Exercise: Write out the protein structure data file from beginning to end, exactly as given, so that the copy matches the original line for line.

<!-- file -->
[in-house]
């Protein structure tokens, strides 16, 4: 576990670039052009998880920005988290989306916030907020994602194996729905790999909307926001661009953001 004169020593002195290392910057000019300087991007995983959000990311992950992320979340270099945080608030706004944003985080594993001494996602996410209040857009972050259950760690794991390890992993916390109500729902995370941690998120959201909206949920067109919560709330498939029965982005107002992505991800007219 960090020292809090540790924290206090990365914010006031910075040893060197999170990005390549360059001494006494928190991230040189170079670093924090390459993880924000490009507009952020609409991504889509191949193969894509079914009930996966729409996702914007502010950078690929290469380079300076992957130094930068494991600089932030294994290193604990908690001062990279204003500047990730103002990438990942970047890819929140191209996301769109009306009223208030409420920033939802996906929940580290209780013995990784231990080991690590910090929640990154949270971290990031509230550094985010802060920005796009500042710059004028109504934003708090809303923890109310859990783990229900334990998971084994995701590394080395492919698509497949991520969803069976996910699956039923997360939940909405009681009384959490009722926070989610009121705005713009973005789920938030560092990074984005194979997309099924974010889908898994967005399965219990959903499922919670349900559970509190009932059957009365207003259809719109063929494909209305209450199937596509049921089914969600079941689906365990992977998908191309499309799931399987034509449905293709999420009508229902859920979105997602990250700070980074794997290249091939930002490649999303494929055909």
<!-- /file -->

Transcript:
[in-house]
């Protein structure tokens, strides 16, 4: 576990670039052009998880920005988290989306916030907020994602194996729905790999909307926001661009953001 004169020593002195290392910057000019300087991007995983959000990311992950992320979340270099945080608030706004944003985080594993001494996602996410209040857009972050259950760690794991390890992993916390109500729902995370941690998120959201909206949920067109919560709330498939029965982005107002992505991800007219 960090020292809090540790924290206090990365914010006031910075040893060197999170990005390549360059001494006494928190991230040189170079670093924090390459993880924000490009507009952020609409991504889509191949193969894509079914009930996966729409996702914007502010950078690929290469380079300076992957130094930068494991600089932030294994290193604990908690001062990279204003500047990730103002990438990942970047890819929140191209996301769109009306009223208030409420920033939802996906929940580290209780013995990784231990080991690590910090929640990154949270971290990031509230550094985010802060920005796009500042710059004028109504934003708090809303923890109310859990783990229900334990998971084994995701590394080395492919698509497949991520969803069976996910699956039923997360939940909405009681009384959490009722926070989610009121705005713009973005789920938030560092990074984005194979997309099924974010889908898994967005399965219990959903499922919670349900559970509190009932059957009365207003259809719109063929494909209305209450199937596509049921089914969600079941689906365990992977998908191309499309799931399987034509449905293709999420009508229902859920979105997602990250700070980074794997290249091939930002490649999303494929055909």